With Germany facing the possibility of its worst recession since the second world war, public attention is shifting away from the Greens and climate activists.
As protesters unfurl their banner along the canal beneath Germany’s newest coal plant, a barge piled high with coal glides by, the crew whooping and whistling in mockery. It could not be a more potent symbol of the struggle Germany’s environmental movement is facing.
Opposition to Datteln 4, a coal-fired power plant which opened last month in Germany’s industrial heartland, was expected to become the latest rallying cry for Germany’s environmental movement. But in the wake of the coronavirus pandemic, and with recession looming, the fight against the country’s coal lobby has been overshadowed.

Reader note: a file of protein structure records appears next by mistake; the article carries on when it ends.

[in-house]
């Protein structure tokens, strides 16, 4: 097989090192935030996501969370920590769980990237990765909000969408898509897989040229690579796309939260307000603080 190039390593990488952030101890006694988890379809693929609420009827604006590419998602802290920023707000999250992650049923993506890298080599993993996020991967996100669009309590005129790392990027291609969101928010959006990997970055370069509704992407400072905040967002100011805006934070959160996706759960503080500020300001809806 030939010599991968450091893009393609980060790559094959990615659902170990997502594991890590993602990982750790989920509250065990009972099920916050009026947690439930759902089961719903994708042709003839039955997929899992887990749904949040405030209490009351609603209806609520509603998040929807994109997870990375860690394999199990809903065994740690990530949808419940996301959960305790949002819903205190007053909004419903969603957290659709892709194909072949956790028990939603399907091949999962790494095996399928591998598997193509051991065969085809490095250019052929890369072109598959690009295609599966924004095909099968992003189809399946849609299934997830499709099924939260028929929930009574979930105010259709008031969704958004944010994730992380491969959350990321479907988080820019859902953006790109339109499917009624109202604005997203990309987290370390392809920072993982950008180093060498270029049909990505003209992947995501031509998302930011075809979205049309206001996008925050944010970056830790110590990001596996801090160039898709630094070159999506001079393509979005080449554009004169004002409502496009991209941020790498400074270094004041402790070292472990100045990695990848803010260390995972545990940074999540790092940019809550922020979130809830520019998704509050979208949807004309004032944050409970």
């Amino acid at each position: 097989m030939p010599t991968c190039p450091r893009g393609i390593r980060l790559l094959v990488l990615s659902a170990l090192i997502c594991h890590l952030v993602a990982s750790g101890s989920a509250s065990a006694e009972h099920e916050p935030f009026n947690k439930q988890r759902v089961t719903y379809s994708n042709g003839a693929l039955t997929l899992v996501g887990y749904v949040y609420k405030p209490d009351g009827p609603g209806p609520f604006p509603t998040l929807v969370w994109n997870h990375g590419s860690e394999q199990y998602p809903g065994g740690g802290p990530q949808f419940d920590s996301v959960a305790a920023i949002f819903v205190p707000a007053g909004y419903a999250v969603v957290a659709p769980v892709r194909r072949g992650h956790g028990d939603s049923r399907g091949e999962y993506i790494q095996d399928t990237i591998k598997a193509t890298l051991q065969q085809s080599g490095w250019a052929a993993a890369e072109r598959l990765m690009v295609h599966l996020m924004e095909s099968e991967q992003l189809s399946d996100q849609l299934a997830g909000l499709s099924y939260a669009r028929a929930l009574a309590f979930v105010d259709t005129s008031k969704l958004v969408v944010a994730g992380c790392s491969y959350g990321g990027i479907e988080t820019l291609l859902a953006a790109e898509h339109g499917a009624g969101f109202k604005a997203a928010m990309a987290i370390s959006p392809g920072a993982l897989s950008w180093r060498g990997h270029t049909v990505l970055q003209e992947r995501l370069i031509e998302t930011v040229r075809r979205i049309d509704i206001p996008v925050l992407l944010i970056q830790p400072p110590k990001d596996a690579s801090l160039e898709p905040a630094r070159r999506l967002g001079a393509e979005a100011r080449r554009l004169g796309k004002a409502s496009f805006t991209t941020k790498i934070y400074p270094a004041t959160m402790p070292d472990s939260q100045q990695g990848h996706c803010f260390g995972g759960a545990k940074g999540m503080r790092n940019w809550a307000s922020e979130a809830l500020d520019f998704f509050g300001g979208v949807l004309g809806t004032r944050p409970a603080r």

“It’s a climate crime, what’s happening here,” says Lisa Göldner, a Greenpeace activist involved in the protests against Datteln 4 as steam billows from the cooling tower behind her. “I see it as part of our job to send messages of hope. But I’m really frustrated when it comes to this. This feels like a lost battle.”
Despite being seen as a leader in climate policy, Germany has long been Europe’s laggard over the use of coal. In January, after years of inaction and rising emissions, Berlin finally proposed phasing out coal by 2038. Shortly after — and before parliament has even passed the coal exit law — Berlin agreed to bring Datteln 4 online.